Contemporary Western culture incorporates a belief that fathers should attend the birth of their child, but is this always a healthy assumption to make? There has been an increasing trend in the West for fathers to be present during childbirth (David et al., 1994; Longworth, 2006; MacMillan, 1994; Palkovitz, 1987), with a cultural expectation in the West that they should (Chan and Paterson-Brown, 2002; Longworth, 2006). Fathers are expected to perform a supportive role during childbirth, but many are unclear about what to expect (Vehvilainen-Julkunen and Liukkkonnen, 1998). Hollins Martin (2008) found that the majority of fathers hold positive attitudes towards participation in the birth, with 97 per cent expressing a desire to be present. This result is in keeping with a survey by the Royal College of Midwives which found that 98 per cent of fathers in the UK want to participate (Reid, 1994). This leaves just 2 or 3 per cent of fathers who desire to relinquish the role. When this occurs, a blameless approach should be taken and attempts should be made to understand and problem solve. For example, by recruiting surrogate support from a friend, sister, mother or doula (Hodnett, 2002).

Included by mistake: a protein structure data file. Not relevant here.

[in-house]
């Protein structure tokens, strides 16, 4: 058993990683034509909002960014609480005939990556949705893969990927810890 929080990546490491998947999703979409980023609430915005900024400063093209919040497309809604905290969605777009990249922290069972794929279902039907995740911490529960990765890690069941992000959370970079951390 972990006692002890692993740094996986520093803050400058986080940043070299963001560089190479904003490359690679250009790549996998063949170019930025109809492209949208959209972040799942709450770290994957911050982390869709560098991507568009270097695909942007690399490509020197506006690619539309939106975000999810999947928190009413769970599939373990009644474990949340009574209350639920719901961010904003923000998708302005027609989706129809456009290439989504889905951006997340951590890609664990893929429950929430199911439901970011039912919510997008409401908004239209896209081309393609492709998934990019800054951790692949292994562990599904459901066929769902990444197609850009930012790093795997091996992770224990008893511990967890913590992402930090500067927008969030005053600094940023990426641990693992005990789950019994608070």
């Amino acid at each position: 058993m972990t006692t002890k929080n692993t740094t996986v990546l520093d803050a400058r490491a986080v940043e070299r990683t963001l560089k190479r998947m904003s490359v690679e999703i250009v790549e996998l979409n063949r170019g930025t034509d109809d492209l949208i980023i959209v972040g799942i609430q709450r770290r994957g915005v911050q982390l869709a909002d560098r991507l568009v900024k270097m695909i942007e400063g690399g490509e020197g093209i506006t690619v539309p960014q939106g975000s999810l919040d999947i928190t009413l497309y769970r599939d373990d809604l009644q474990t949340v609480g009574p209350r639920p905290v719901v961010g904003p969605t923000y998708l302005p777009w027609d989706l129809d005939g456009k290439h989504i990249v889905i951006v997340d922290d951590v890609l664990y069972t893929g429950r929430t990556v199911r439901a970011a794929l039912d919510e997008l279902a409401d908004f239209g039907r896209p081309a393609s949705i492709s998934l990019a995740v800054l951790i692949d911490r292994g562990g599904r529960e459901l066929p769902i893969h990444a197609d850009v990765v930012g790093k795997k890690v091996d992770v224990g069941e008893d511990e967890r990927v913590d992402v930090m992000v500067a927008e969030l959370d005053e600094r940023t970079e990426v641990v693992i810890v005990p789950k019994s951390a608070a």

Hollins Martin, C. J. (2012). Partners at the birth. In C. R. Martin (Ed.), Perinatal Mental Health: a clinical guide. M & K Update